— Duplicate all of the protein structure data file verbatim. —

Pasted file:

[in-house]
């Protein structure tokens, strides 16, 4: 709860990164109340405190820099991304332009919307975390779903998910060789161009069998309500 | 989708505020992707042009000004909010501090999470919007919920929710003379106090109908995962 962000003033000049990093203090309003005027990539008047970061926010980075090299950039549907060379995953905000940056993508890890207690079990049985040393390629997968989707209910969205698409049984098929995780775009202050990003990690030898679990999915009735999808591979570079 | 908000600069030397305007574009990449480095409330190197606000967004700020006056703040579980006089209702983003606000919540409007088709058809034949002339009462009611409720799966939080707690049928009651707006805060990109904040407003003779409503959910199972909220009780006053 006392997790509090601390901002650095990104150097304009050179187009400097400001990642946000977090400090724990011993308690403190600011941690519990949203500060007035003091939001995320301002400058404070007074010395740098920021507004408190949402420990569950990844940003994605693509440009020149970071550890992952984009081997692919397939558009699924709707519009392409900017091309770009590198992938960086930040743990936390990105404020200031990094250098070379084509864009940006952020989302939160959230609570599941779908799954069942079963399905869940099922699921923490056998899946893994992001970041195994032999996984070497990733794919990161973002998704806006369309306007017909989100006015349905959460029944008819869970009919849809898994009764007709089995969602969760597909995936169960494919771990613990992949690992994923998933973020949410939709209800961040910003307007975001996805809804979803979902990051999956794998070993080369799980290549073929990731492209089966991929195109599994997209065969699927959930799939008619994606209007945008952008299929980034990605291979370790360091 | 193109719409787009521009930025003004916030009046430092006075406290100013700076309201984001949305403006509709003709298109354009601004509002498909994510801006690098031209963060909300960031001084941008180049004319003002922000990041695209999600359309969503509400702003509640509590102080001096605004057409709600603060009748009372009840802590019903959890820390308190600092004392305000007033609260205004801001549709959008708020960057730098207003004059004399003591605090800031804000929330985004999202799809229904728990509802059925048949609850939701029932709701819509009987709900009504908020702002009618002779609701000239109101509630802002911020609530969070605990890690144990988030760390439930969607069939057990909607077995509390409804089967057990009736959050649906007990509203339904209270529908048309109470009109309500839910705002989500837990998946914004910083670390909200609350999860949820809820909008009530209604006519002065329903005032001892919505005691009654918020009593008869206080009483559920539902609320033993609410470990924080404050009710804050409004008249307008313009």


[in-house]
């Protein structure tokens, strides 16, 4: 709860990164109340405190820099991304332009919307975390779903998910060789161009069998309500 | 989708505020992707042009000004909010501090999470919007919920929710003379106090109908995962 962000003033000049990093203090309003005027990539008047970061926010980075090299950039549907060379995953905000940056993508890890207690079990049985040393390629997968989707209910969205698409049984098929995780775009202050990003990690030898679990999915009735999808591979570079 | 908000600069030397305007574009990449480095409330190197606000967004700020006056703040579980006089209702983003606000919540409007088709058809034949002339009462009611409720799966939080707690049928009651707006805060990109904040407003003779409503959910199972909220009780006053 006392997790509090601390901002650095990104150097304009050179187009400097400001990642946000977090400090724990011993308690403190600011941690519990949203500060007035003091939001995320301002400058404070007074010395740098920021507004408190949402420990569950990844940003994605693509440009020149970071550890992952984009081997692919397939558009699924709707519009392409900017091309770009590198992938960086930040743990936390990105404020200031990094250098070379084509864009940006952020989302939160959230609570599941779908799954069942079963399905869940099922699921923490056998899946893994992001970041195994032999996984070497990733794919990161973002998704806006369309306007017909989100006015349905959460029944008819869970009919849809898994009764007709089995969602969760597909995936169960494919771990613990992949690992994923998933973020949410939709209800961040910003307007975001996805809804979803979902990051999956794998070993080369799980290549073929990731492209089966991929195109599994997209065969699927959930799939008619994606209007945008952008299929980034990605291979370790360091 | 193109719409787009521009930025003004916030009046430092006075406290100013700076309201984001949305403006509709003709298109354009601004509002498909994510801006690098031209963060909300960031001084941008180049004319003002922000990041695209999600359309969503509400702003509640509590102080001096605004057409709600603060009748009372009840802590019903959890820390308190600092004392305000007033609260205004801001549709959008708020960057730098207003004059004399003591605090800031804000929330985004999202799809229904728990509802059925048949609850939701029932709701819509009987709900009504908020702002009618002779609701000239109101509630802002911020609530969070605990890690144990988030760390439930969607069939057990909607077995509390409804089967057990009736959050649906007990509203339904209270529908048309109470009109309500839910705002989500837990998946914004910083670390909200609350999860949820809820909008009530209604006519002065329903005032001892919505005691009654918020009593008869206080009483559920539902609320033993609410470990924080404050009710804050409004008249307008313009």